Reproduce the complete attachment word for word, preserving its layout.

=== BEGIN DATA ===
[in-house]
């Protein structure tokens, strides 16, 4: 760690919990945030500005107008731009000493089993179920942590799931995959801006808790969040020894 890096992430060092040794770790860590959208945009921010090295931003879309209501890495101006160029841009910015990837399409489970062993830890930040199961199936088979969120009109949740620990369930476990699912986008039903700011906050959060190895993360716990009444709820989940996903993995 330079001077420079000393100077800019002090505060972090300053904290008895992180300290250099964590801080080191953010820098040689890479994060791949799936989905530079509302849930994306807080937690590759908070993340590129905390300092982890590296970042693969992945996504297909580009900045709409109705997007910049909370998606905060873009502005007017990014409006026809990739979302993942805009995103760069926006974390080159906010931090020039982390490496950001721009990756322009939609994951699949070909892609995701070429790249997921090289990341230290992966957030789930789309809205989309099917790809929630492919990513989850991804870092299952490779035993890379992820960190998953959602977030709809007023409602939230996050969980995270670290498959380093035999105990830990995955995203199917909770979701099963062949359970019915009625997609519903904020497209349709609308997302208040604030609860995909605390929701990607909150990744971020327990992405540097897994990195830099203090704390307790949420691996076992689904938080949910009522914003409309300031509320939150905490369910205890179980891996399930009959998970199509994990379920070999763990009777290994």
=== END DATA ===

[in-house]
């Protein structure tokens, strides 16, 4: 760690919990945030500005107008731009000493089993179920942590799931995959801006808790969040020894 890096992430060092040794770790860590959208945009921010090295931003879309209501890495101006160029841009910015990837399409489970062993830890930040199961199936088979969120009109949740620990369930476990699912986008039903700011906050959060190895993360716990009444709820989940996903993995 330079001077420079000393100077800019002090505060972090300053904290008895992180300290250099964590801080080191953010820098040689890479994060791949799936989905530079509302849930994306807080937690590759908070993340590129905390300092982890590296970042693969992945996504297909580009900045709409109705997007910049909370998606905060873009502005007017990014409006026809990739979302993942805009995103760069926006974390080159906010931090020039982390490496950001721009990756322009939609994951699949070909892609995701070429790249997921090289990341230290992966957030789930789309809205989309099917790809929630492919990513989850991804870092299952490779035993890379992820960190998953959602977030709809007023409602939230996050969980995270670290498959380093035999105990830990995955995203199917909770979701099963062949359970019915009625997609519903904020497209349709609308997302208040604030609860995909605390929701990607909150990744971020327990992405540097897994990195830099203090704390307790949420691996076992689904938080949910009522914003409309300031509320939150905490369910205890179980891996399930009959998970199509994990379920070999763990009777290994």